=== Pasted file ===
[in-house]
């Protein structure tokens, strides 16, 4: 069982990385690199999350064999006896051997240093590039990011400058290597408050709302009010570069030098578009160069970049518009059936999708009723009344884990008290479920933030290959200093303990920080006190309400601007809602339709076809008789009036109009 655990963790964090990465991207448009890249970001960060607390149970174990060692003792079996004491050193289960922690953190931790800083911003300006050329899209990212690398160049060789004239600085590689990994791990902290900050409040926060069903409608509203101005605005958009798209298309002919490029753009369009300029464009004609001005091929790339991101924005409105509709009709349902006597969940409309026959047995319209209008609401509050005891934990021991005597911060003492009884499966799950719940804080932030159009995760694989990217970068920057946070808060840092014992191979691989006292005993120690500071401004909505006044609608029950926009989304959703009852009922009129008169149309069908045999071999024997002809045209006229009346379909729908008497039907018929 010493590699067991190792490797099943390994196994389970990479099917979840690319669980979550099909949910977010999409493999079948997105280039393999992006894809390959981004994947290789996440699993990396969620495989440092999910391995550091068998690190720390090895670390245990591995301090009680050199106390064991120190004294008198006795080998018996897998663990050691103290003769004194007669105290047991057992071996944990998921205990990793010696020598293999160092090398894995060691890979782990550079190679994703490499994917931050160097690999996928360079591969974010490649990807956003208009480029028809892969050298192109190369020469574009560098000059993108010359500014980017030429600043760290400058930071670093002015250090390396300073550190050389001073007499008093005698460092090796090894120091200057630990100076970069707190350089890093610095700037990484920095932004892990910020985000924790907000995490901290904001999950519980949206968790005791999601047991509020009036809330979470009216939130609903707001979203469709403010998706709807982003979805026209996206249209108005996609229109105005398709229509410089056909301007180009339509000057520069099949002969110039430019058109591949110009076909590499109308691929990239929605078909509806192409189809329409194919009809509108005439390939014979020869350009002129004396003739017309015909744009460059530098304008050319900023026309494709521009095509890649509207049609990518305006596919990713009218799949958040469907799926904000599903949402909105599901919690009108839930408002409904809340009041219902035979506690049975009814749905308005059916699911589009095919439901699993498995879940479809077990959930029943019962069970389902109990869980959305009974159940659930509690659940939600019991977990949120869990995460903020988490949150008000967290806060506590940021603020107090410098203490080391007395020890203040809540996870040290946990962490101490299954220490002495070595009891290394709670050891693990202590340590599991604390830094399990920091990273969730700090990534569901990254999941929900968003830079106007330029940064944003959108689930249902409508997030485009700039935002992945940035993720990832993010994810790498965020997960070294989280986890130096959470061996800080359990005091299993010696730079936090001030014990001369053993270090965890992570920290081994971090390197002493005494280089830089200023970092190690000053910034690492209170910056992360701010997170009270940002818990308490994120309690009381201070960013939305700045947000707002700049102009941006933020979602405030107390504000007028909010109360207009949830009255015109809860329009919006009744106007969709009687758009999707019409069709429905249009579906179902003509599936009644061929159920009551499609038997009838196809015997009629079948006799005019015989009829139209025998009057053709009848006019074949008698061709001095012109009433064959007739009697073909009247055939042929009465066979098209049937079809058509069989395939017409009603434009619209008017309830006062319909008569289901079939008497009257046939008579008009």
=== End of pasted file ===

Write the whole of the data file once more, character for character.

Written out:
[in-house]
């Protein structure tokens, strides 16, 4: 069982990385690199999350064999006896051997240093590039990011400058290597408050709302009010570069030098578009160069970049518009059936999708009723009344884990008290479920933030290959200093303990920080006190309400601007809602339709076809008789009036109009 655990963790964090990465991207448009890249970001960060607390149970174990060692003792079996004491050193289960922690953190931790800083911003300006050329899209990212690398160049060789004239600085590689990994791990902290900050409040926060069903409608509203101005605005958009798209298309002919490029753009369009300029464009004609001005091929790339991101924005409105509709009709349902006597969940409309026959047995319209209008609401509050005891934990021991005597911060003492009884499966799950719940804080932030159009995760694989990217970068920057946070808060840092014992191979691989006292005993120690500071401004909505006044609608029950926009989304959703009852009922009129008169149309069908045999071999024997002809045209006229009346379909729908008497039907018929 010493590699067991190792490797099943390994196994389970990479099917979840690319669980979550099909949910977010999409493999079948997105280039393999992006894809390959981004994947290789996440699993990396969620495989440092999910391995550091068998690190720390090895670390245990591995301090009680050199106390064991120190004294008198006795080998018996897998663990050691103290003769004194007669105290047991057992071996944990998921205990990793010696020598293999160092090398894995060691890979782990550079190679994703490499994917931050160097690999996928360079591969974010490649990807956003208009480029028809892969050298192109190369020469574009560098000059993108010359500014980017030429600043760290400058930071670093002015250090390396300073550190050389001073007499008093005698460092090796090894120091200057630990100076970069707190350089890093610095700037990484920095932004892990910020985000924790907000995490901290904001999950519980949206968790005791999601047991509020009036809330979470009216939130609903707001979203469709403010998706709807982003979805026209996206249209108005996609229109105005398709229509410089056909301007180009339509000057520069099949002969110039430019058109591949110009076909590499109308691929990239929605078909509806192409189809329409194919009809509108005439390939014979020869350009002129004396003739017309015909744009460059530098304008050319900023026309494709521009095509890649509207049609990518305006596919990713009218799949958040469907799926904000599903949402909105599901919690009108839930408002409904809340009041219902035979506690049975009814749905308005059916699911589009095919439901699993498995879940479809077990959930029943019962069970389902109990869980959305009974159940659930509690659940939600019991977990949120869990995460903020988490949150008000967290806060506590940021603020107090410098203490080391007395020890203040809540996870040290946990962490101490299954220490002495070595009891290394709670050891693990202590340590599991604390830094399990920091990273969730700090990534569901990254999941929900968003830079106007330029940064944003959108689930249902409508997030485009700039935002992945940035993720990832993010994810790498965020997960070294989280986890130096959470061996800080359990005091299993010696730079936090001030014990001369053993270090965890992570920290081994971090390197002493005494280089830089200023970092190690000053910034690492209170910056992360701010997170009270940002818990308490994120309690009381201070960013939305700045947000707002700049102009941006933020979602405030107390504000007028909010109360207009949830009255015109809860329009919006009744106007969709009687758009999707019409069709429905249009579906179902003509599936009644061929159920009551499609038997009838196809015997009629079948006799005019015989009829139209025998009057053709009848006019074949008698061709001095012109009433064959007739009697073909009247055939042929009465066979098209049937079809058509069989395939017409009603434009619209008017309830006062319909008569289901079939008497009257046939008579008009």